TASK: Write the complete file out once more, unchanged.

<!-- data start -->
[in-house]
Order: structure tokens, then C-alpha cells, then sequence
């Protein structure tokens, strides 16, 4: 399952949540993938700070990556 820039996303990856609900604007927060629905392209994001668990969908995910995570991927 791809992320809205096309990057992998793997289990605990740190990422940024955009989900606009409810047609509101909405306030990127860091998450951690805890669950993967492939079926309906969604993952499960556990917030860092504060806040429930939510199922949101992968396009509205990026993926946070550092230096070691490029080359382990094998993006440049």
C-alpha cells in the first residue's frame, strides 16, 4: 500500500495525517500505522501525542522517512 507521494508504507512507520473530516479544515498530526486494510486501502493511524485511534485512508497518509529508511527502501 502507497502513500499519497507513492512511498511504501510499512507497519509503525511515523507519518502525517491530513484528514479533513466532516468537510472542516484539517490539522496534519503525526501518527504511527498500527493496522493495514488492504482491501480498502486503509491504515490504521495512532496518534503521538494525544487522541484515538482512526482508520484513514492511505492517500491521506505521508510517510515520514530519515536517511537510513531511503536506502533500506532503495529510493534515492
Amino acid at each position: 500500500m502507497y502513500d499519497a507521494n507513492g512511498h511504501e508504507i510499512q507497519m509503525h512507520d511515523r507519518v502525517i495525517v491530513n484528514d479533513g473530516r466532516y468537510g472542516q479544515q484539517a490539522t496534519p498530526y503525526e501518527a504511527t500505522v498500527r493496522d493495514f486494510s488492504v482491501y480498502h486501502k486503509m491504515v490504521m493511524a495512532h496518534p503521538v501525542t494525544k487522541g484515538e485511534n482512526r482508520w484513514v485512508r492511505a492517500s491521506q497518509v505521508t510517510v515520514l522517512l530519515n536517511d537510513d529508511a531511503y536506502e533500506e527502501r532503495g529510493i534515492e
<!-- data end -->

[in-house]
Order: structure tokens, then C-alpha cells, then sequence
């Protein structure tokens, strides 16, 4: 399952949540993938700070990556 820039996303990856609900604007927060629905392209994001668990969908995910995570991927 791809992320809205096309990057992998793997289990605990740190990422940024955009989900606009409810047609509101909405306030990127860091998450951690805890669950993967492939079926309906969604993952499960556990917030860092504060806040429930939510199922949101992968396009509205990026993926946070550092230096070691490029080359382990094998993006440049």
C-alpha cells in the first residue's frame, strides 16, 4: 500500500495525517500505522501525542522517512 507521494508504507512507520473530516479544515498530526486494510486501502493511524485511534485512508497518509529508511527502501 502507497502513500499519497507513492512511498511504501510499512507497519509503525511515523507519518502525517491530513484528514479533513466532516468537510472542516484539517490539522496534519503525526501518527504511527498500527493496522493495514488492504482491501480498502486503509491504515490504521495512532496518534503521538494525544487522541484515538482512526482508520484513514492511505492517500491521506505521508510517510515520514530519515536517511537510513531511503536506502533500506532503495529510493534515492
Amino acid at each position: 500500500m502507497y502513500d499519497a507521494n507513492g512511498h511504501e508504507i510499512q507497519m509503525h512507520d511515523r507519518v502525517i495525517v491530513n484528514d479533513g473530516r466532516y468537510g472542516q479544515q484539517a490539522t496534519p498530526y503525526e501518527a504511527t500505522v498500527r493496522d493495514f486494510s488492504v482491501y480498502h486501502k486503509m491504515v490504521m493511524a495512532h496518534p503521538v501525542t494525544k487522541g484515538e485511534n482512526r482508520w484513514v485512508r492511505a492517500s491521506q497518509v505521508t510517510v515520514l522517512l530519515n536517511d537510513d529508511a531511503y536506502e533500506e527502501r532503495g529510493i534515492e